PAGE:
A Children’s Residential Center (CRC) is often a very misunderstood place. Some people think it’s a glorified detention facility. Some see it as a 24/7 daycare for aggressive children. Still others see it as an untrustworthy place where kids in pain must remain on guard and work tirelessly to protect themselves from even more pain. The latter was certainly the perception held by a 14-year-old young man when he was referred to our CRC here at CCHO.

At the time, Joe (name changed to protect his identity) had been living with his grandparents, but they felt they couldn’t handle their grandson anymore. They had come to the end of their rope and so had Joe. Upon his arrival on campus, Joe seemed like a respectable young man with some socially awkward tendencies, but overall didn’t appear aggressive or defiant. Unfortunately, that changed in the days that followed, with Joe exhibiting a vast range of what most would consider to be odd, attention-seeking and defiant behaviors.

Soon after, we discovered the root of the issues presented: Joe had witnessed his father shoot and kill himself when Joe was 4 years old. His mother then began physically abusing him because she didn’t know how to process his father’s suicide. He was left feeling powerless and without any control, a young boy full of guilt and self-blame who sadly became the scapegoat of the family. After Joe was removed from his mother’s care, his grandparents tried for years to help, to care and to love, but it only led to more anger and frustration, which caused him further hurt.

Joe wanted healing but, because of his misconceptions about residential facilities, he was unsure if he could find it at CCHO. He had been led to believe that CCHO was unsafe and, therefore, his behaviors continued for a few months until, one day, he decided to hand over to the staff a pocket knife that he had been hiding for his protection. He decided that he didn’t need it anymore, that he felt safe with the staff at CCHO. For maybe the first time in his life, Joe finally felt safe.

In the weeks and months that followed, he began connecting with the staff and many of his behaviors disappeared while the others decreased significantly. Through regular counseling, Joe began to process the trauma that he had been through and started to change his perspective on life, a process that led to freedom from his confining feelings of helplessness and powerlessness. He no longer blamed himself for his father’s death. He began engaging in social activities without fear. He began to show his true self by caring for other people and the animals on campus. Most importantly, he began attending church services, gave his life to Jesus and was baptized through our campus ministry and began to faithfully seek God.

Only one thing stood in the way for Joe, and that was his past. Because Joe had hurt his grandparents so deeply, they had difficulty trusting him. After multiple conversations about how he had changed for the better, they still didn’t feel safe enough to bring Joe home. Fortunately, God was on the move. Joe’s grandmother agreed to attend family therapy in hopes of addressing some of the hurts that she had both experienced and caused, and after his initial hesitancy, Joe’s grandfather participated as well. Joe responded by demonstrating resiliency and taking full responsibility for all he had done to his grandparents. He didn’t blame them for their reluctance to bring him home; instead, he apologized for the past. Despite his own pain, he acknowledged the pain he had caused others. His grandparents, finally allowing themselves to believe that healing had come, offered Joe forgiveness and even apologized for their own past mistakes.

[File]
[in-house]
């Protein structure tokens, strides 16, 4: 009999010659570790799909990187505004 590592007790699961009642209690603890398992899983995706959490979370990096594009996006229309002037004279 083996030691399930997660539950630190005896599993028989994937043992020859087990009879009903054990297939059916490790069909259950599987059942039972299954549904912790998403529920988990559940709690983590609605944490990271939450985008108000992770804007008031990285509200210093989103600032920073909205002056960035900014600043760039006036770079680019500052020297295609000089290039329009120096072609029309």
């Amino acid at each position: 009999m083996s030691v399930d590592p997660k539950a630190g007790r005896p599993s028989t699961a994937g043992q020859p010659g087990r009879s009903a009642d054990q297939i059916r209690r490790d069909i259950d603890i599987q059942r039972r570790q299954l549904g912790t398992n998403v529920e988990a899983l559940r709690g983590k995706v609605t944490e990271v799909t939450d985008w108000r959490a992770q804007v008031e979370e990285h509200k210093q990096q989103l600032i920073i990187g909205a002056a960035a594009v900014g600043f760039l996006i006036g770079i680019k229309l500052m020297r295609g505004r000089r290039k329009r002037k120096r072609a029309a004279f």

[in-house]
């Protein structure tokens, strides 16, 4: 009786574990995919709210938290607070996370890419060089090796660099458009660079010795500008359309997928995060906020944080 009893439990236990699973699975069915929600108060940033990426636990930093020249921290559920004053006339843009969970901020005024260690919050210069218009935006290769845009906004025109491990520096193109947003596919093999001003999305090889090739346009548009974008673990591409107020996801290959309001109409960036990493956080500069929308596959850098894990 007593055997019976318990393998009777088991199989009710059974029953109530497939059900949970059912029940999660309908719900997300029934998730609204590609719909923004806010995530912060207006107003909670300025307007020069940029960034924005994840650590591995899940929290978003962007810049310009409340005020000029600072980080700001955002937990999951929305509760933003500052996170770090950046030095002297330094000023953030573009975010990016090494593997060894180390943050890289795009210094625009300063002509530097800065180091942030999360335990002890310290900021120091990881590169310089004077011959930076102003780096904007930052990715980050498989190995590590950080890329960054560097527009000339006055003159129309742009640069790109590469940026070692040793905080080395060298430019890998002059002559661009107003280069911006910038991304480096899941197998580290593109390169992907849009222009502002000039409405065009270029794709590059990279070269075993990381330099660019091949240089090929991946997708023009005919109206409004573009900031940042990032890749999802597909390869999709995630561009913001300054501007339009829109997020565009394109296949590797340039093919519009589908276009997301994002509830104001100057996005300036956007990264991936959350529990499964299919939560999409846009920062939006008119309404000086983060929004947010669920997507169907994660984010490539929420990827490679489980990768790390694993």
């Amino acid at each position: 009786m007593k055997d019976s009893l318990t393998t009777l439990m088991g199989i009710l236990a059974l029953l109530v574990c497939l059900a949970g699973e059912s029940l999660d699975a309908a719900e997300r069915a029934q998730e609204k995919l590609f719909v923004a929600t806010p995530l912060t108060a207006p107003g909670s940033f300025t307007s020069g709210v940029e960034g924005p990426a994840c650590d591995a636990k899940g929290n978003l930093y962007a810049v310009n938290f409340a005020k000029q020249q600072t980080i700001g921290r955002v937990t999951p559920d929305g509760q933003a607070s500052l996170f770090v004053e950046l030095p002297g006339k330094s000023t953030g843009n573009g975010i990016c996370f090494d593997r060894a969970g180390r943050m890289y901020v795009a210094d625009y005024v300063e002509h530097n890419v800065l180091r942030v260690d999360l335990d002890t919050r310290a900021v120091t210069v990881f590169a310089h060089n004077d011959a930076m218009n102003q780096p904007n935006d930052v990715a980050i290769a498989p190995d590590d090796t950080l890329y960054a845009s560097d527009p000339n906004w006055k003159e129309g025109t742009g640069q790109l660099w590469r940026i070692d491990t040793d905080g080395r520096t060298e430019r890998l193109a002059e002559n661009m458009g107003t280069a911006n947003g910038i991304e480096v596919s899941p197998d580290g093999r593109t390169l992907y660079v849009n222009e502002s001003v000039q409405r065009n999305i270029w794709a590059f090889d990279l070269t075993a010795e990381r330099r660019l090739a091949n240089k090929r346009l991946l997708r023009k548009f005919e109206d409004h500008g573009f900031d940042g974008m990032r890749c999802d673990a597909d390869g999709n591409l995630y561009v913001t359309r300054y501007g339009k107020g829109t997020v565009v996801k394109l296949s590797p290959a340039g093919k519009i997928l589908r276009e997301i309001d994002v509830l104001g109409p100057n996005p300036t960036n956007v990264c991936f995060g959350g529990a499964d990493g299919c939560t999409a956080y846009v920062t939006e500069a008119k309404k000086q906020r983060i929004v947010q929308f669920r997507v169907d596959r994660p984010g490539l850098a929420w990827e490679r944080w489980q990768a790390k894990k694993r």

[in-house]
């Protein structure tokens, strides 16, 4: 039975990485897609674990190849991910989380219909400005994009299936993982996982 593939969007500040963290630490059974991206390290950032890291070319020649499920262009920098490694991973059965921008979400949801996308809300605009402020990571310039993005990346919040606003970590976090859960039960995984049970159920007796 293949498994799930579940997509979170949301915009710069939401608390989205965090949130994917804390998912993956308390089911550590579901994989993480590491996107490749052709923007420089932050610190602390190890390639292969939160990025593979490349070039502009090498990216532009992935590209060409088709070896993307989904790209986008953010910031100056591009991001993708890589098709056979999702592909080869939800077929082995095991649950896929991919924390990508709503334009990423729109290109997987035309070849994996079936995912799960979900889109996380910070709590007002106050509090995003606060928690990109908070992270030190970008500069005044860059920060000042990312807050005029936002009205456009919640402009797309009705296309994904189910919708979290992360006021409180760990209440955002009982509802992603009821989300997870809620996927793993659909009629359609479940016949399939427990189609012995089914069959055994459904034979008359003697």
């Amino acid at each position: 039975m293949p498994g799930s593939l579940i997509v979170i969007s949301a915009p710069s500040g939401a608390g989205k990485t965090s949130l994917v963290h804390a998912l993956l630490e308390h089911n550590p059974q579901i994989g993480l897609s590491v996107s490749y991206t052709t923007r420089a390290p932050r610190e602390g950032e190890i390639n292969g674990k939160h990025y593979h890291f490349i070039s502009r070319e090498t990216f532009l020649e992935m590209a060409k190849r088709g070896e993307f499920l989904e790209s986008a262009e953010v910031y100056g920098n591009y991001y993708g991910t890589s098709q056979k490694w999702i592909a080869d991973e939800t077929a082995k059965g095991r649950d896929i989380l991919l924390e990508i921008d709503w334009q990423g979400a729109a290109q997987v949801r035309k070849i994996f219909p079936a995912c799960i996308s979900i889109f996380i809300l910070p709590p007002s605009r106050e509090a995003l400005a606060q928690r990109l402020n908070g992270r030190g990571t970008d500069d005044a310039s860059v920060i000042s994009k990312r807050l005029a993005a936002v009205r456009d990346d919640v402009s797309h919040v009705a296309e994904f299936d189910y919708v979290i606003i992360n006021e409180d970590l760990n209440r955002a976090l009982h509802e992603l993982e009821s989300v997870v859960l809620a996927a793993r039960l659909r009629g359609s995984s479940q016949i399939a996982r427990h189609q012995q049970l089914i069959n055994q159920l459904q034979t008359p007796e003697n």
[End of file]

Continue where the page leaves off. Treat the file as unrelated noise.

What once seemed like an impossibility became reality when Joe reunified with his grandparents after nearly nine months of treatment at CCHO, a powerful illustration of Jesus’ words in Matthew 19:26: “With God, all things are possible.”

You may be asking yourself the same question that Joe’s grandparents had: “Can healing from hurt that deep really come in nine months?” With Jesus, it can. For Joe, it did. And for many children with a similar story, it has, it does, and it will continue.

CCHO’s CRC was Joe’s safe place where he could find healing, discover hope and experience his worth in Christ. In his last week at CCHO, Joe tearfully expressed his gratitude for the help CCHO provided, and he attributed his life change to giving everything to Jesus and following Him.

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CCHO and our family of ministries celebrates reaccreditation from Council on Accreditation

CCHO and our family of ministries have recently completed a rigorous reaccreditation process with an independent international accrediting body called Council on Accreditation (COA). Implementing COA standards means our organization is among the best in the field. We are proud to be a part of this community of excellence.

CCHO President and CEO Kevin Hewitt says, “We are so pleased to be affirmed by COA as we head into the celebration of our 50th anniversary year in 2019. Led by our continuous quality improvement team, CCHO actively engages staff members in reviewing and refining policies and procedures so we can realize our vision to be the partner of choice, providing services that transform lives, families and communities. Many thanks to John Smith, director of continuous quality improvement, and his team, for leading this important project over the last 16 months.”

Accreditation is the formal evaluation of an organization or program against best practice standards. It is both a status and a process. As a status, it signifies we meet the high standards of quality set forth by the accrediting body. As a process, it involves an in-depth self-review of an organization or program against currently accepted best practice standards, an onsite visit by an evaluation team comprised of experts, and a subsequent review and decision by the accrediting body.